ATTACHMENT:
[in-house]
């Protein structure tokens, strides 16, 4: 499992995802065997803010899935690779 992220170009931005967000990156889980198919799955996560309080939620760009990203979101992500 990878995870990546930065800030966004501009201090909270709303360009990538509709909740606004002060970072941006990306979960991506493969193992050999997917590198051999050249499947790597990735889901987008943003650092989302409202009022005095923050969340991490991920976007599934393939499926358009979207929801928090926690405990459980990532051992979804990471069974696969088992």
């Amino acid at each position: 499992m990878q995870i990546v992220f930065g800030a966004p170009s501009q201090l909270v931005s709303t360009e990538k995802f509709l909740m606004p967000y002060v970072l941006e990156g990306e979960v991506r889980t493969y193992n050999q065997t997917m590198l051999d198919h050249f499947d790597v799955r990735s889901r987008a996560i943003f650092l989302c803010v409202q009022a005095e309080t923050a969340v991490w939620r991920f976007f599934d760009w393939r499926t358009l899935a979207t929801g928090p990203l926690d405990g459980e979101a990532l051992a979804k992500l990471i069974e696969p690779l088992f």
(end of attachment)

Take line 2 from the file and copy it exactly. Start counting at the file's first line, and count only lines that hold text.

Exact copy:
């Protein structure tokens, strides 16, 4: 499992995802065997803010899935690779 992220170009931005967000990156889980198919799955996560309080939620760009990203979101992500 990878995870990546930065800030966004501009201090909270709303360009990538509709909740606004002060970072941006990306979960991506493969193992050999997917590198051999050249499947790597990735889901987008943003650092989302409202009022005095923050969340991490991920976007599934393939499926358009979207929801928090926690405990459980990532051992979804990471069974696969088992």